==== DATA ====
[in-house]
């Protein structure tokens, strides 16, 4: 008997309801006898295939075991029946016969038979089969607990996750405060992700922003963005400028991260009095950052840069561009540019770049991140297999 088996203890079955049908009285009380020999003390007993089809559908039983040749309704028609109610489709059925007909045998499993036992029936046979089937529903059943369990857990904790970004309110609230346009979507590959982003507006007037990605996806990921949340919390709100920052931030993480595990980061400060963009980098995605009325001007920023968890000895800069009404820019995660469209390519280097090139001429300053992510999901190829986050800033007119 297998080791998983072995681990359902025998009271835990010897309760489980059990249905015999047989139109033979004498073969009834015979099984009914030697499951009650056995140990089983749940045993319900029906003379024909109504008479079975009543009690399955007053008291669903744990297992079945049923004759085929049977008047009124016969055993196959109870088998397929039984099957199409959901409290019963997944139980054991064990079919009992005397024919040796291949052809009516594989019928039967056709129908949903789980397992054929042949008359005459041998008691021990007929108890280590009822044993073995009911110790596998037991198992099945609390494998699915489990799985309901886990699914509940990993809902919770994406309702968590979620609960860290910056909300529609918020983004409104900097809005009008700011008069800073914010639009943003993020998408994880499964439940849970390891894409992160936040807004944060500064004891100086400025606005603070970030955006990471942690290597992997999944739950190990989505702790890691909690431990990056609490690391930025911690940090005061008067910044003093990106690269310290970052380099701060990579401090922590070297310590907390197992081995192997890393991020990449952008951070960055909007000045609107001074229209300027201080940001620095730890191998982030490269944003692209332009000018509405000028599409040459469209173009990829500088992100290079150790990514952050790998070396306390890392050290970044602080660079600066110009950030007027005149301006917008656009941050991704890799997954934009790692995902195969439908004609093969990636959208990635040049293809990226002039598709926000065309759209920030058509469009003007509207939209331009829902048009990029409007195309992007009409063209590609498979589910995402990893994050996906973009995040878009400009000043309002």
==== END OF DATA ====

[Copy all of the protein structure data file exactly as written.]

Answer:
[in-house]
């Protein structure tokens, strides 16, 4: 008997309801006898295939075991029946016969038979089969607990996750405060992700922003963005400028991260009095950052840069561009540019770049991140297999 088996203890079955049908009285009380020999003390007993089809559908039983040749309704028609109610489709059925007909045998499993036992029936046979089937529903059943369990857990904790970004309110609230346009979507590959982003507006007037990605996806990921949340919390709100920052931030993480595990980061400060963009980098995605009325001007920023968890000895800069009404820019995660469209390519280097090139001429300053992510999901190829986050800033007119 297998080791998983072995681990359902025998009271835990010897309760489980059990249905015999047989139109033979004498073969009834015979099984009914030697499951009650056995140990089983749940045993319900029906003379024909109504008479079975009543009690399955007053008291669903744990297992079945049923004759085929049977008047009124016969055993196959109870088998397929039984099957199409959901409290019963997944139980054991064990079919009992005397024919040796291949052809009516594989019928039967056709129908949903789980397992054929042949008359005459041998008691021990007929108890280590009822044993073995009911110790596998037991198992099945609390494998699915489990799985309901886990699914509940990993809902919770994406309702968590979620609960860290910056909300529609918020983004409104900097809005009008700011008069800073914010639009943003993020998408994880499964439940849970390891894409992160936040807004944060500064004891100086400025606005603070970030955006990471942690290597992997999944739950190990989505702790890691909690431990990056609490690391930025911690940090005061008067910044003093990106690269310290970052380099701060990579401090922590070297310590907390197992081995192997890393991020990449952008951070960055909007000045609107001074229209300027201080940001620095730890191998982030490269944003692209332009000018509405000028599409040459469209173009990829500088992100290079150790990514952050790998070396306390890392050290970044602080660079600066110009950030007027005149301006917008656009941050991704890799997954934009790692995902195969439908004609093969990636959208990635040049293809990226002039598709926000065309759209920030058509469009003007509207939209331009829902048009990029409007195309992007009409063209590609498979589910995402990893994050996906973009995040878009400009000043309002």